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How to build a hybrid solar/wind energy harvester?

Green4 charge controller: wiring diagrams part 2

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Wiring diagram: wind turbine to dump load

charge controller wiring wind turbine to dump loadIn contrast to solar panels, a wind turbine can’t be disconnected in case it generates too much power. We need to brake it by attaching a load to it. However, wind power can’t always flow through the charge controller: high volts and/or amps might damage the internal circuitry of the charge controller. Therefore, an external but charge controller-driven circuit should brake the wind turbine.

With the Green4, this is done by controlling an external relay via a 12V output. By default (i.e. unpowered) the relay is in state NC (Normally Closed) and the circuit shown in the diagram is active: the dump load guarantees safe operation by burning wind energy and thus braking the wind turbine.

There are some difficulties though:

  • when the wind turbine is in brake, it is a lot harder to start turning, and
  • how does the charge controller know the current state of the wind turbine?

To some extend, both issues can be resolved by regularly pulling the relay to NO. The controller then is able to unload the turbine and sense wind power (each channel has both volts and amps sensors). There are some nice algorithms to discover here.

But what if generated power is higher than the charge controller’s specs? Without additional hardware (sensors), there is a danger to damage the charge controller when wind power comes in.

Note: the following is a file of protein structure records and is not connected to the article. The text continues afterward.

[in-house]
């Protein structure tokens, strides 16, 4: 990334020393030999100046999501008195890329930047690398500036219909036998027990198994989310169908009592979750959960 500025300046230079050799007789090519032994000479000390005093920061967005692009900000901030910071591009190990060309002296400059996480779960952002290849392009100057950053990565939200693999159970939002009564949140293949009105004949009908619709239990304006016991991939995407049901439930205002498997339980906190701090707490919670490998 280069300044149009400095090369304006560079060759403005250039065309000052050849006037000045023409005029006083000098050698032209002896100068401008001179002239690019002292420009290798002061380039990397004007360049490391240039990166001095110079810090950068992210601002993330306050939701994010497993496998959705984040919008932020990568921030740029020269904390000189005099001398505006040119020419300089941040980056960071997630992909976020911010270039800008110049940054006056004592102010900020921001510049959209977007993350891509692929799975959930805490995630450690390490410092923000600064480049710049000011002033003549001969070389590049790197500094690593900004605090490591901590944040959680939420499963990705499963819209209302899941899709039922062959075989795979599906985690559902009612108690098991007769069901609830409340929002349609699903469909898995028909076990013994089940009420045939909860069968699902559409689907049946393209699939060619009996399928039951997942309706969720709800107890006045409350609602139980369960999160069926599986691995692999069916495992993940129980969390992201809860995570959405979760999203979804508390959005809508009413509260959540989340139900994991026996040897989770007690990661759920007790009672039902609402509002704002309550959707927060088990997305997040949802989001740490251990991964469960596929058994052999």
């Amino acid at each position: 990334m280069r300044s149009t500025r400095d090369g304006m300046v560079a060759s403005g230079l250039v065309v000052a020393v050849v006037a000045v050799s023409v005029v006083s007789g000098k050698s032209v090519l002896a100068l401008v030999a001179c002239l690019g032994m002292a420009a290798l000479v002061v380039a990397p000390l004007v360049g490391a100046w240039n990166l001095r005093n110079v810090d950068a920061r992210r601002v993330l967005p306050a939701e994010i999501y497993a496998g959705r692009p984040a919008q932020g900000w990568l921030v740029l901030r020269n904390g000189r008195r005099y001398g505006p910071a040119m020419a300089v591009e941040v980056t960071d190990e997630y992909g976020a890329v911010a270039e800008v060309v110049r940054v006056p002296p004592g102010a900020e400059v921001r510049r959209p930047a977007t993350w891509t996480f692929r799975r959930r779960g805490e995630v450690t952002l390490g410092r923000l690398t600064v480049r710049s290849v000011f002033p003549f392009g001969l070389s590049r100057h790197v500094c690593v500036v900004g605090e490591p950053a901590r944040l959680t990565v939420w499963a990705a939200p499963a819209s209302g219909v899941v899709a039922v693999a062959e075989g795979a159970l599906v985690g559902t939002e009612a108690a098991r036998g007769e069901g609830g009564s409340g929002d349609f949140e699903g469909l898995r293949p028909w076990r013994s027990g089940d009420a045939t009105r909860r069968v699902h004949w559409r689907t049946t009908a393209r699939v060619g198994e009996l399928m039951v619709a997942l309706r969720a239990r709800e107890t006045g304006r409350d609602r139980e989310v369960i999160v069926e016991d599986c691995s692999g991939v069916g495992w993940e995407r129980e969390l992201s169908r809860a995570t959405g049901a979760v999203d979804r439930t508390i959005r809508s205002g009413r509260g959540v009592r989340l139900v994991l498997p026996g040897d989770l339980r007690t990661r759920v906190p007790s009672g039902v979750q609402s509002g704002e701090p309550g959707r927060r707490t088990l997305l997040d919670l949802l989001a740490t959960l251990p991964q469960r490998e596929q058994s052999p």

A simple solution is to install a voltage and/or current sensor in the shown circuit (e.g. this one, currently in development for production). The Green4 provides all I/Os to power and read input from such sensors.

Alternatively, one could use RPM by connecting the wind turbine to an frequency capture input. The controller can then relate RPM to wind power and do whatever is needed.

One more thing to mention: setting and keeping an external relay in NO also requires energy. But, because the 12V output is pwm-able, it is possible to considerably decrease power consumption by applying the technique described here.

Wiring diagram: wind turbine to batteries or dump load

charge controller wiring wind turbine to batteries and dump loadWhen the relay is driven to NO, it is possible to close two electrical circuits (again, all positives -red lines- are connected to each other):

  1. wind turbine to batteries (WT+ -> CH2+ -> BAT+ -> BAT- -> CH2- -> RELAYno -> WT-)
  2. wind turbine to dump load (WT+ -> CH3+ -> DUMPLOAD+ -> DUMPLOAD- -> CH3- -> RELAYno -> WT-)

By applying PWM on both channels CH2 and CH3, the controller should be able to safely and optimally charge batteries (more info here and here).

The wind turbine diode is only required when the wind turbine doesn’t have a bridge rectifier. You don’t want to power the wind turbine with your batteries…. in case the wind turbine generator is a DC motor.

Wiring diagram: all together

charge controller wiring diagram

In this last diagram, all aforementioned use cases are combined into one complicated overview. The batteries play a dual role: on the one hand they deliver energy to an external device, on the other hand they are charged by wind and solar power sources. Although there are multiple power sources, only one source, namely the one that generates the highest voltage, is delivering energy.

All channels switch at the low-side (pluses are all connected). Because the electrical circuits mentioned in previous diagrams do not necessary share the same ground (reference), all Green4 channels must be able to switch independently from each other (i.e. without a common ground).


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